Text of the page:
Before thinking of creating new jobs, we need to think about how to keep the current ones that are being lost – Zama Mthunzi
Zama Mthunzi writes that before thinking of creating new jobs, we need to think about how to keep the current ones that are being lost.
Most South Africans are hurting. Those who are not may soon be in the same boat. As we begin the year 2020, the South African economy remains in frightful shambles. The economy has shrunk to numbers we last saw 11 years ago during the global economic crisis. Unemployment has risen to a record high in 11 years and the never ending retrenchment cycles have spilled over from last year with Telkom announcing its plan to retrench over 3000 workers – Trade union federation FEDUSA claims that the total number is 6000. And that’s not all. Chrome firms have warned of 1200 possible job cuts and are meeting the trade unions involved and Massmart is planning on closing over 30 stores.
In just two weeks of the New Year, South Africa is now looking at the possibility of losing over 9000 jobs. The country has moved from losing around 2000 jobs per quarter in the second quarter of 2019 to losing 28 000 jobs in the third quarter 2019. Unemployment and retrenchments are the most serious economic problems facing South Africa now. When President Cyril Ramaphosa announced that we must “prepare for mass job losses” we were clearly not ready, this is a social disaster, cease fire, this needs an immediate response and not the long lasting opposing rhetoric that we are used to now; “We must attract foreign investment”, “We must create more jobs” and “We must improve our public service”. This is the never ending script of President Cyril Ramaphosa. He’s voice rings in my heard as I write this. This is what was said at the ruling party 108 birthday celebration, at the Business Economic Indaba and the recent ANC Lekgotla.
Are we really going to continue to watch millions of people thrown to the streets of poverty?
Business leaders, politicians, labour and civil society representatives met in Sandton for the annual Business Economic Indaba on 14 January 2020 under the theme “activating actual outcomes”. There seemed to be a consensus that the country will have a “negative outlook for the economy in 2020” from the representatives attending. The SA’s 2020 economic growth forecast set by the World Bank is from 1.5% to 0.9%. This means, on average, South Africans will get poorer in 2020.
On Twitter finance Mminister Tito Mboweni took the unusual step to “warn” South Africans. He said the “structural economic reforms inertia is frustrating” and that South Africans must move quickly in implementing the reforms that were outlined in the National Treasury economic paper released before the 2019’s medium term budget statement.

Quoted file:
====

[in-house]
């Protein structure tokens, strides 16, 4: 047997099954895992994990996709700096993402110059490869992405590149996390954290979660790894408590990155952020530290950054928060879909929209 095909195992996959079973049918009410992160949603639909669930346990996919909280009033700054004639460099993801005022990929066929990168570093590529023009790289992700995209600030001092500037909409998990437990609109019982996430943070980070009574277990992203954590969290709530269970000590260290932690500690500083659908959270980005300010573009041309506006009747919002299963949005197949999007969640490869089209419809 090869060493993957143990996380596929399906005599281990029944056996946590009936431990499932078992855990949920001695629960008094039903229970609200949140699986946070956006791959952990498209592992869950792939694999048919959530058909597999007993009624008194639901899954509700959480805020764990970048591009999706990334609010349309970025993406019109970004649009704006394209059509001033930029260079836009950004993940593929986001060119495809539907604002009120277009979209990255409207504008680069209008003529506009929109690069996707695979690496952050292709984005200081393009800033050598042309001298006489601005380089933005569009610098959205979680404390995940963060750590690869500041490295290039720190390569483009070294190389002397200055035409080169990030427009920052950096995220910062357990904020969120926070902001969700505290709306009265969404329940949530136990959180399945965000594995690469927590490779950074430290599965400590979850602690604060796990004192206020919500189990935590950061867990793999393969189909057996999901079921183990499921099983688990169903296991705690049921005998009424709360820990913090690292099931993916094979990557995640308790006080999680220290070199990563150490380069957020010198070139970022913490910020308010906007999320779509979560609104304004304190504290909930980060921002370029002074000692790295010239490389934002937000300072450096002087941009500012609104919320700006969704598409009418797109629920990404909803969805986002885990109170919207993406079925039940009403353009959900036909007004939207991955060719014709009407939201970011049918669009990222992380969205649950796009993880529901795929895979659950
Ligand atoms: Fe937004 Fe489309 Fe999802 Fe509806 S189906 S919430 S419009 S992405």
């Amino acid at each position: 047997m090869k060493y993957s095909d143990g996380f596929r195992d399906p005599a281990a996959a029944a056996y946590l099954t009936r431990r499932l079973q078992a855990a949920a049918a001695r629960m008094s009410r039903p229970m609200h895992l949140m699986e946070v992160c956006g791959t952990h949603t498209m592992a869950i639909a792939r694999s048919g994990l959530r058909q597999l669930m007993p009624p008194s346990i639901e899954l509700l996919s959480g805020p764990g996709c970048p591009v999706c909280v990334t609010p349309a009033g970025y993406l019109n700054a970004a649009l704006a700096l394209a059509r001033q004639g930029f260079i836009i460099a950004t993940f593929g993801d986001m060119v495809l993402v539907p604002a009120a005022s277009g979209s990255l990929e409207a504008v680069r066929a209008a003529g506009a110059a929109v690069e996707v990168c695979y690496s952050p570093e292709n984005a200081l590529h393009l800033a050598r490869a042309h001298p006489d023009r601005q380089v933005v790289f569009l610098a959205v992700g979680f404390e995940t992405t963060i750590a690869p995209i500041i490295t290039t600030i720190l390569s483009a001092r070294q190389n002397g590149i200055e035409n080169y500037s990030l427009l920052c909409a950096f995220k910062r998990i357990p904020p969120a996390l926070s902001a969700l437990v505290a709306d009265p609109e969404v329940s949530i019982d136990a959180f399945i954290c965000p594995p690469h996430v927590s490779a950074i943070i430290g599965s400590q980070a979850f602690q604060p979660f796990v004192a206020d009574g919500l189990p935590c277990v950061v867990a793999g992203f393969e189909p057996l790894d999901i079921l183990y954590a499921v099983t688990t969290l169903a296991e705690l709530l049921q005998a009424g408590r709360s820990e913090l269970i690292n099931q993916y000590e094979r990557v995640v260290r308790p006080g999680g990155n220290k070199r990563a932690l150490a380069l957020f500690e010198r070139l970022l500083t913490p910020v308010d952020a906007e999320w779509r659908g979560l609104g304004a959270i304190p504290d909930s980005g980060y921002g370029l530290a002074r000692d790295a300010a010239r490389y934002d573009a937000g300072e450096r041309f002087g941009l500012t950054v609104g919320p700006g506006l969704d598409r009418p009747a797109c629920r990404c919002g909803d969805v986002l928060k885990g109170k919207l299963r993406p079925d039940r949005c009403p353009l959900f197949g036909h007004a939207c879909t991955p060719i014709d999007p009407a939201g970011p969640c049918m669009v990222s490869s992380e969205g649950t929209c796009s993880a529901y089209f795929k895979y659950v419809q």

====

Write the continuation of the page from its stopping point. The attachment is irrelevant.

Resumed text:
The paper was heavily rejected by alliance partners – arguing that the paper is pushing for privatisation and the unbundling of Eskom. The SACP called it “elite, capitalist’ proposals” while COSATU said “incoherent, confused and unreliable plan to bolster economy”.
Against this dismal background within the ruling party, it would seem that no concrete immediate programs will be rolled out to at least alleviate the crisis of unemployment and retrenchments. The frustration and call from the Minister of Finance to move on quickly to respond is needed. Before we can talk about creating jobs we must firstly talk about how we keep those we currently having as they seem to be disappearing into thin air. As COSATU has suggested, amending the Labour Relations Act to make it more difficult for employers to retrench could be one of the immediate responses we can put together to fight against what has become a grown beast. As the crisis deepens it would seem more and more poor South Africans view the crisis as the natural order of things, that their lives are destined to unemployment and poverty. This attitude is a threat to any form of improving the dire situation.
Zama Mthunzi is a Mathematical Science graduate from Wits University. He is a social justice Activist focusing on access to quality education to address the socio-economic issues in South Africa.
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